The Clutha Tragedy: I saw bodies being pulled from the wreckage and thought this is a bomb

Two sisters have told how an evening out at the pub turned to terror as they were caught up in the helicopter crash.

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Ann Faulds and Nancy Primrose were inside the Clutha Vaults when there was a "loud crack and a bang" and then the sound of screaming as people struggled to escape the wreckage of the bar.

Ms Faulds, 47, said: "Nancy went up to the bar to get a drink and just as soon as she came back with the drink, I just remember a loud crack and a bang.

"The whole place seemed to have come down on top of me and I just kept thinking 'This is a bomb, and I'm alive'.

"I couldn't believe I was alive. When I looked down at the righthand side at the doors... there were people getting pulled out, and I could hear voices, people saying 'Get them out, get them out'.

"I could see bodies being pulled from the wreckage, almost as if they were being pulled from underneath the floor, as if they had sunk down. I was just thinking, one of them could be my sister, where's my sister gone? Because she was standing right beside me."

Ms Faulds, from Glasgow's Springboig area, said that as she lay trapped under some debris she heard her sister screaming for her from outside the pub.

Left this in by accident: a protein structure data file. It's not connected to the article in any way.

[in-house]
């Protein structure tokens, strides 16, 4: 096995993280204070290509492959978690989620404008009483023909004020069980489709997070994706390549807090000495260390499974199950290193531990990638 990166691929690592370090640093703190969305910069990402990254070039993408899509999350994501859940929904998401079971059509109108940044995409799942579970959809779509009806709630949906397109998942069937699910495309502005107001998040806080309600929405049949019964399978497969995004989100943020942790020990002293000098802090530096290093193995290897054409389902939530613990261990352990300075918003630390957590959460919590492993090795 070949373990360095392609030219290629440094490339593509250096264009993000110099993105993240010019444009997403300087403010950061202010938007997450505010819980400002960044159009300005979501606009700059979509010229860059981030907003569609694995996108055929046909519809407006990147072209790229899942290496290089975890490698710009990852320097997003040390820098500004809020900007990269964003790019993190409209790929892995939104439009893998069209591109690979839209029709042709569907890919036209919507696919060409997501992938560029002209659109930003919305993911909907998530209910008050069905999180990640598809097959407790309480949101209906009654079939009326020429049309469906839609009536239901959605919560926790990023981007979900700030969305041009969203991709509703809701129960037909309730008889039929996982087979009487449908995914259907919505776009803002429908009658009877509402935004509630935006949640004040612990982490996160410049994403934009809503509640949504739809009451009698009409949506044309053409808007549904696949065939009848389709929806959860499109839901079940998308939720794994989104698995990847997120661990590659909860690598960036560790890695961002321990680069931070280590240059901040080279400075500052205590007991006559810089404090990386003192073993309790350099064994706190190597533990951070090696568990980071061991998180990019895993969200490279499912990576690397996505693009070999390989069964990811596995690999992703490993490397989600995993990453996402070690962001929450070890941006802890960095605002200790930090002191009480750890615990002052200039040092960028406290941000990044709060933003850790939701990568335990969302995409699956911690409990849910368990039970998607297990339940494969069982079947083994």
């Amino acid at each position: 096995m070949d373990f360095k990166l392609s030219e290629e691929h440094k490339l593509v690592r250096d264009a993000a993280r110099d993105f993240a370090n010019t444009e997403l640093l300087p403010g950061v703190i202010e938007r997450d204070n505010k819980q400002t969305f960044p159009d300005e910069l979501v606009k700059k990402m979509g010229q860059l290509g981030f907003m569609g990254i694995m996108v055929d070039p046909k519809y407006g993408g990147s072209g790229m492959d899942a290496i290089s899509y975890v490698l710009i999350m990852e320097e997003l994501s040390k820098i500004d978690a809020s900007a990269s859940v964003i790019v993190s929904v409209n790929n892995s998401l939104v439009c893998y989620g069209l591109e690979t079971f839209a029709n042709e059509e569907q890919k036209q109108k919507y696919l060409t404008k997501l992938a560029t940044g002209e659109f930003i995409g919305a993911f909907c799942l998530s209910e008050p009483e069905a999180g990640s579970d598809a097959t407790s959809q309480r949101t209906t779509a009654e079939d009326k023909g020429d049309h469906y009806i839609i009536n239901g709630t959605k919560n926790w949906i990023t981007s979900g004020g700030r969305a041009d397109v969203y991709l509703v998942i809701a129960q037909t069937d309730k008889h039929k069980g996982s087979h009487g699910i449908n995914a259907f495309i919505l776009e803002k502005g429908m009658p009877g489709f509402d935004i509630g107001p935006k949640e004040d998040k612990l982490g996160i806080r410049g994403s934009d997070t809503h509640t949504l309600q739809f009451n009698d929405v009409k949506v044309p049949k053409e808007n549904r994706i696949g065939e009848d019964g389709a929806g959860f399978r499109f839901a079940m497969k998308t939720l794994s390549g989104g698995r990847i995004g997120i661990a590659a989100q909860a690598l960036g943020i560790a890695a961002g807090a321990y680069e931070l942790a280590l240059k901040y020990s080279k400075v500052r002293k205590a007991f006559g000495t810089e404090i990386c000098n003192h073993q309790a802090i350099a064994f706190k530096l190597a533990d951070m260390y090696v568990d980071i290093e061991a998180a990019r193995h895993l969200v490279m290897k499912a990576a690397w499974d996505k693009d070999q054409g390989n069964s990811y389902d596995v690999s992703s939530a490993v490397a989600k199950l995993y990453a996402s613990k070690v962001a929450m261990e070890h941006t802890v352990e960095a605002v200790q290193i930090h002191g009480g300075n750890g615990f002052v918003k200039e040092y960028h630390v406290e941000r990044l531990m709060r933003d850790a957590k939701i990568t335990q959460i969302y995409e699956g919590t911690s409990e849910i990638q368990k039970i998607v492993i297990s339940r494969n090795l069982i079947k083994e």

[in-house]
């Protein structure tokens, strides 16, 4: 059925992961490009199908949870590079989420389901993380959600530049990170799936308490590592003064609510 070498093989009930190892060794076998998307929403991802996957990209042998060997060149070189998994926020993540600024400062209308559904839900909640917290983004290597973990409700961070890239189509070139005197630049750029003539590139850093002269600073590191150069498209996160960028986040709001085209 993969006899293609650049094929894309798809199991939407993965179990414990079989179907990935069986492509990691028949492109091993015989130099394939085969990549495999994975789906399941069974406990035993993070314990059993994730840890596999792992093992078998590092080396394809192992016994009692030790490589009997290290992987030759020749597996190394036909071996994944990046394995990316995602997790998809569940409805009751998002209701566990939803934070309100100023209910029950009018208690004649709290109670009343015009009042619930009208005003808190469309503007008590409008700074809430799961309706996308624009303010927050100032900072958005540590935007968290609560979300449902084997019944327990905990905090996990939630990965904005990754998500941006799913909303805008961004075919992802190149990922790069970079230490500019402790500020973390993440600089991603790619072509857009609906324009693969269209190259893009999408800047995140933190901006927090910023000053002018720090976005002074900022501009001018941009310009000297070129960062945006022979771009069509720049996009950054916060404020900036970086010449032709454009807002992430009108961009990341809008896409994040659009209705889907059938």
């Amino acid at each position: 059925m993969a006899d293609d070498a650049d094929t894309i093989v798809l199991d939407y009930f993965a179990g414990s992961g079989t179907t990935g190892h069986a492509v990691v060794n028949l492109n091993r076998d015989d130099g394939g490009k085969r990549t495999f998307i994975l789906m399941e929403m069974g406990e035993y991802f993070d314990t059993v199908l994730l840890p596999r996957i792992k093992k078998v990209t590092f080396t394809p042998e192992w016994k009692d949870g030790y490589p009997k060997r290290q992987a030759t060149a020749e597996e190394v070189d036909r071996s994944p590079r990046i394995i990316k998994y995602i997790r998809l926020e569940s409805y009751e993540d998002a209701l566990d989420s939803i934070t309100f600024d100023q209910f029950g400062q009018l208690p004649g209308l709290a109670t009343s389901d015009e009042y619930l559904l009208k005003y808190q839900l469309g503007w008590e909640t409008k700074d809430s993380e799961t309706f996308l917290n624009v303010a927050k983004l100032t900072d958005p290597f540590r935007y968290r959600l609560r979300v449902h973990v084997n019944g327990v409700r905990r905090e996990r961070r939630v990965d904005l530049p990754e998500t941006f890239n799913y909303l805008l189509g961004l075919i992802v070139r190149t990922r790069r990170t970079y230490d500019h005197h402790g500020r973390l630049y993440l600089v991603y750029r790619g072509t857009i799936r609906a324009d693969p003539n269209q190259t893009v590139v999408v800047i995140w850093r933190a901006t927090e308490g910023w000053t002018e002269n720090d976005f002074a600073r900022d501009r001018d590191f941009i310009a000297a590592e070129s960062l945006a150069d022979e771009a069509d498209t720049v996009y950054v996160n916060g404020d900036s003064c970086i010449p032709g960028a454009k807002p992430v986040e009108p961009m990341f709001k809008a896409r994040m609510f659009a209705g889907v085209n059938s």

Ms Primrose, 55, had been pulled from the wreckage and managed to get to her feet and escape the bar.

The pair had been enjoying a night out as Ms Primrose got back to health following a spinal operation, the Sun reported.

Ms Faulds said: "I could hear my sister outside screaming 'My sister's in that pub'. I was trying to shout out to her 'I'm OK, I'm alive', but obviously she couldn't hear, there was so much commotion outside."

Ms Primrose, from Dennistoun, said: "It was a great vibe in the pub and all of a sudden, bang. No fire, no smoke, no sparks, nothing.

"And then I just remember somebody pulling me out. The emergency services were there within seconds.

"There were just flashing lights everywhere. There was bodies pulling together, a line, a chain, pulling folk out, and folk shouting 'Help us', 'help this person'. The support was tremendous - absolutely tremendous."

She said she had been left "devastated" by the crash. "It certainly was not what I was expecting when I was going out with my sister," she told Daybreak.

Ms Faulds' son Gary was alerted to the accident by a telephone call from a friend of his mother's. He eventually tracked her down at a hospital.

He said: "I know it's not something funny, but you don't expect a helicopter to land on top of a pub in Glasgow.

"Once I got there I couldn't find my mum or Nancy and I scrambled about for about an hour and I couldn't find them. So I started going to the various hospitals. One of my friends had tracked them down in the Victoria. I'm grateful to have them - as you can imagine."

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